“That is normal. It’s all okay, guys. That hum is just the ship,” Maya explained. “The closest thing I could liken it to would be… breathing.”

“The ship is breathing?” Ratt virtually buzzed with curiosity.

“Well, no. But it’s close.”


“And you don’t need your guns!” Maya added.

“Humor us. Please,” Carbine said, his eyes never once leaving the way ahead over his rifle’s iron sights.

Another few minutes passed in eidolic silence and then the hollow bone-like hall came to an abrupt stop, opening up into a four-way intersection. The corners where all the planes met were smooth and flowing, adding to the organic look of the place. Not a right angle could be found anywhere.


Have you ever considered invading a foreign country?  If so, which one and why?
Yes. France and or Germany. Maybe both. To save them from themselves, of course. 😉

Do you actually LIKE what you do, or is it a way to pass the interminable hours until you shed this mortal coil?
Haha. I do. While, I would prefer to travel more, write more, and work less, I really can’t complain. I’ve worked a lot harder for a lot less than my current gig. It affords me and my family a good life.

 If you had a chance to co-write with any author, current or from the past, who would it be?”
Richard Fox, hands down. I am a huge fan of his Emberverse and have a neat little idea for a story that would make a cool stand-alone spinoff for it.

 A little about yourself (ie,  your education, family life, etc.).
Oilfield worker. Catholic. Knight of Columbus. Dropped out of college when my son was born (was studying Linguistic Anthropology and putting that GI Bill– yeah, I’m army– to good use)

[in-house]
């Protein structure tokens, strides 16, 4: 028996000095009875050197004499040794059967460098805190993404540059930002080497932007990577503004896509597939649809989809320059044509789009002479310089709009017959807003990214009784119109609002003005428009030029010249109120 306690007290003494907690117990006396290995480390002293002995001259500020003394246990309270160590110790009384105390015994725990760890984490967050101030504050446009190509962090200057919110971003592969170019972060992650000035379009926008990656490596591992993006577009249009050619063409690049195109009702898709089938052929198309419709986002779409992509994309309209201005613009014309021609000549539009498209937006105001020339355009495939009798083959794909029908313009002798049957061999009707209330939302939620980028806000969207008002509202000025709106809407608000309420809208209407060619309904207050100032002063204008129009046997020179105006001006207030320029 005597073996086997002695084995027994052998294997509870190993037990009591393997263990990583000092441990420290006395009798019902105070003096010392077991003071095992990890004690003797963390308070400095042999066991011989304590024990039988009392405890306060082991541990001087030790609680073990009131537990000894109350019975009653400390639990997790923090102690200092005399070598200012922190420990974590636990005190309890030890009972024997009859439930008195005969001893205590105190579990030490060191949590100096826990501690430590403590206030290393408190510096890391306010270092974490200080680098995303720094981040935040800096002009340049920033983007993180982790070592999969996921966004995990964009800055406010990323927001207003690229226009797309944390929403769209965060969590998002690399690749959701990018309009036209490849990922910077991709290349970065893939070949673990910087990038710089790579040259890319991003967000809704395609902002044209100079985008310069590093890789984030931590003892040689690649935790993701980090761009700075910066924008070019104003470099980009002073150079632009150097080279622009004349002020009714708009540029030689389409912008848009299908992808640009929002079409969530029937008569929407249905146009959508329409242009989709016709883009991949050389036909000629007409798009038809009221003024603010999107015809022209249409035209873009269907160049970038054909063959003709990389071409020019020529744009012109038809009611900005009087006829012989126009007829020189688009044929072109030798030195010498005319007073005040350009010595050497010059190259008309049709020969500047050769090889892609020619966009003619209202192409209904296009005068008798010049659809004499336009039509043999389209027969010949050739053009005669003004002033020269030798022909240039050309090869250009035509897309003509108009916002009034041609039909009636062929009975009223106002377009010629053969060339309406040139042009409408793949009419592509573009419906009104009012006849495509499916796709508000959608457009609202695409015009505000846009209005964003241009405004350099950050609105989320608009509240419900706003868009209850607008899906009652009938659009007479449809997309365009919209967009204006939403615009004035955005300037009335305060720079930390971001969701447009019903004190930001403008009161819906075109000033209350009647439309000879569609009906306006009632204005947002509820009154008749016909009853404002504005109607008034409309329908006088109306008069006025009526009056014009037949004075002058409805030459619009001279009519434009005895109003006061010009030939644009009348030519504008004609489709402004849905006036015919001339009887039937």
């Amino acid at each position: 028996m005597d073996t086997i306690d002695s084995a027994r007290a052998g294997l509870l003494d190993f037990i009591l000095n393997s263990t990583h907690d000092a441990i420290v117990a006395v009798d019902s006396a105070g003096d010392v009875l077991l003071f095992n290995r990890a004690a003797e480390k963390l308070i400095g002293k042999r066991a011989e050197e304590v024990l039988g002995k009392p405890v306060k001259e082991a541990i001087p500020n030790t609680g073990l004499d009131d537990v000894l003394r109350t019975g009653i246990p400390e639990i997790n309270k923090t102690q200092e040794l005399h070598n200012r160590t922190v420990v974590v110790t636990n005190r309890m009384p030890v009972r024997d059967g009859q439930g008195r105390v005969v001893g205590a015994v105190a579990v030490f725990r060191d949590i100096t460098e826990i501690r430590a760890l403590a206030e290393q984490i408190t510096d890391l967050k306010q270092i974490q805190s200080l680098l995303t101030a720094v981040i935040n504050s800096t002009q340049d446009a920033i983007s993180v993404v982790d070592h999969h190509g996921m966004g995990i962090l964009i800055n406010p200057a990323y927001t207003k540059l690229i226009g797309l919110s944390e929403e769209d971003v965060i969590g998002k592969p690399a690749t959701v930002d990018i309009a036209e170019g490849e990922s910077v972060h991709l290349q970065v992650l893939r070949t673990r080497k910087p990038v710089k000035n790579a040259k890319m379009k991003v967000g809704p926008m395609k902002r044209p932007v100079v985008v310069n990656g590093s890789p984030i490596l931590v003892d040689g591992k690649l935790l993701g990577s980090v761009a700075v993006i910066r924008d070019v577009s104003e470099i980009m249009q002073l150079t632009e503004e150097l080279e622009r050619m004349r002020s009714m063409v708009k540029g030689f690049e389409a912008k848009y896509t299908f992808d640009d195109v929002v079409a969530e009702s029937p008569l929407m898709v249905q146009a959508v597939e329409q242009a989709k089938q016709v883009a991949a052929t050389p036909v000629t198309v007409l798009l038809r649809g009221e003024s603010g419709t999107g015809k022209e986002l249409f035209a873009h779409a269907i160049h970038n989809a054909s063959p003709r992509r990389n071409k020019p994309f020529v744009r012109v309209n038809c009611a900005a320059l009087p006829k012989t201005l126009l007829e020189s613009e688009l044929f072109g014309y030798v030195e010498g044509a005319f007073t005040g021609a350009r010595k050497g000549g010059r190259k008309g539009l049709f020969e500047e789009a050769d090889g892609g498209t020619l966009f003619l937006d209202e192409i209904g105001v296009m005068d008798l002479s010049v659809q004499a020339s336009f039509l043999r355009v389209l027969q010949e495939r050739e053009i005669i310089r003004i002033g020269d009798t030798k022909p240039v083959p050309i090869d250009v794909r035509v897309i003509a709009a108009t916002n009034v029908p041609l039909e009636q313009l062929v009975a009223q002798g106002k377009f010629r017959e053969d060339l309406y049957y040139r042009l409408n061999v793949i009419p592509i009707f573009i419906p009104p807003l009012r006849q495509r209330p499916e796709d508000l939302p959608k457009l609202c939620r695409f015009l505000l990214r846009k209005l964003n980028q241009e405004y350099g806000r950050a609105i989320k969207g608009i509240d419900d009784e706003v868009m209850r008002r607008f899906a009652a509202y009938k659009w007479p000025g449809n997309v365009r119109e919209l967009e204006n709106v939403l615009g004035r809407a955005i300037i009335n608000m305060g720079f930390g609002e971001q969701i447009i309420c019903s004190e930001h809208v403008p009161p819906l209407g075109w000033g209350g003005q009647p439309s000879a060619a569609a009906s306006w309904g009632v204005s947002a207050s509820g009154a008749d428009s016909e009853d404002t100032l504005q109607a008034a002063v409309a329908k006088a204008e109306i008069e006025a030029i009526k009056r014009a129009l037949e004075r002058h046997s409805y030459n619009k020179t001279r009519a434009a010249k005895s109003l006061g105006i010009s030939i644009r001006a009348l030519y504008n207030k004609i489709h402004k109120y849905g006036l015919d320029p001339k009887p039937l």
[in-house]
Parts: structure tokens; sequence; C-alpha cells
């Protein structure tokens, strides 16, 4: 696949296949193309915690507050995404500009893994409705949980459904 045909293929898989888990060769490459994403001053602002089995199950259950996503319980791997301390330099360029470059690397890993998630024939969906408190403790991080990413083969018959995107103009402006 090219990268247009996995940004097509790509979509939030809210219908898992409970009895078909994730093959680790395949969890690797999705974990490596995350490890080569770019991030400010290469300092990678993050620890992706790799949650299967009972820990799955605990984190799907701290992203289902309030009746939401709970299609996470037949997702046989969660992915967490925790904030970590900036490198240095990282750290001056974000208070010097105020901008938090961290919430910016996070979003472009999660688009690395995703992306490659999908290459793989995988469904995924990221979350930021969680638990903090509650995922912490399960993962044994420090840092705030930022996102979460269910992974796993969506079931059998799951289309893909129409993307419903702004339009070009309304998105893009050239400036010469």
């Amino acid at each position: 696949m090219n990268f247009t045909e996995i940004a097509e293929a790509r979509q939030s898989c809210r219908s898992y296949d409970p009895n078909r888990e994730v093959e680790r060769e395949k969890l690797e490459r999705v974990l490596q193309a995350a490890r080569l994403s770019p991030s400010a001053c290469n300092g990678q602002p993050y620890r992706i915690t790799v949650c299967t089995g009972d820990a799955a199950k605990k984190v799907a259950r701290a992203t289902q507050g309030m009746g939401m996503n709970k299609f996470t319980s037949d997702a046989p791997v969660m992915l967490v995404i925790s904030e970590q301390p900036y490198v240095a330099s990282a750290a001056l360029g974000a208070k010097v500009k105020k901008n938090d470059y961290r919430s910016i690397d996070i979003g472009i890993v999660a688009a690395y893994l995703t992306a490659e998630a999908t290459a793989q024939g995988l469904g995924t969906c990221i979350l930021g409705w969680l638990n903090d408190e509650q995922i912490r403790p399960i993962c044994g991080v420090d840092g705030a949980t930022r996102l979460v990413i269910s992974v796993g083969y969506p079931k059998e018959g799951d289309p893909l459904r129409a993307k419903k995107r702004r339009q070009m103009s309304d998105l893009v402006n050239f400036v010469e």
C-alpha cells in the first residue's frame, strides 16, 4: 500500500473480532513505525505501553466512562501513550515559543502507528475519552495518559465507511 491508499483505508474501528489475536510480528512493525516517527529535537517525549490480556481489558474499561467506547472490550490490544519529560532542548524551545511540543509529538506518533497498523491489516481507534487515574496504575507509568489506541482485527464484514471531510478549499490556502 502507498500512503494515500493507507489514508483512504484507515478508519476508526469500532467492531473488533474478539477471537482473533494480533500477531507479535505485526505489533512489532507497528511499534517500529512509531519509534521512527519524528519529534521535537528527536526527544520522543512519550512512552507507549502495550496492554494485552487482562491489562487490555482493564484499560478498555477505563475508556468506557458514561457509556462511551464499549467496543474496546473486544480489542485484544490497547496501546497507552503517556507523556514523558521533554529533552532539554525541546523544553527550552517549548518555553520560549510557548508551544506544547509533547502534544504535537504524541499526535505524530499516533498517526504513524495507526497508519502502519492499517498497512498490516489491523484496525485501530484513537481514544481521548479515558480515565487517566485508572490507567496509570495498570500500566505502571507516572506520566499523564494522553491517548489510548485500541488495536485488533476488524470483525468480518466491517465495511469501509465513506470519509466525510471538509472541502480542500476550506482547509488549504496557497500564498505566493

Lived most of my life in Alaska, traveled the world, worked in West Africa for several years. Been married for 22 years. Currently an Texan import.

What inspired you to write your first book?
It was a promise to my son.

 To craft your works, do you have to travel? Before or during the process?
I do, and I have. The research for NoGods came from a combination of traveling for work to Colorado, way back in 2008-2010, and taking a vacation for the sake of specific research for the books in 2016 to Mexico and Belize.
We are blessed with the ability to travel at least once a year, it’s a passion of mine. Our last two trips were to Rome and Jerusalem, which have helped inspire my next big project after NoGods, a piece of Hard-Sci-Fi/Christian Fic, titled “The Hour of our Death”, which will essentially be the retelling of the life and works of Saint Augustine of Hippo, set in a Transhumanist Apocalypse.

Who designed the covers?
Matt Margolis and Kirk DuPounce

 Do you have any hobbies?
To many! Reading, writing! cigars! Whiskey! Home-brewing! Shooting! Swordfighting! Medieval Martial arts! Chinese boxing! Hiking! Traveling! Anime! Church! Choir! Cooking! and more!

What do you want written on your head stone?
Just sleeping.

Do you have a blog or website readers can visit for updates, events and special offers?
I sure do, thanks for asking. It’s:

Where can your fans find you and follow??
See above!

See The Goddess Gambit on Amazon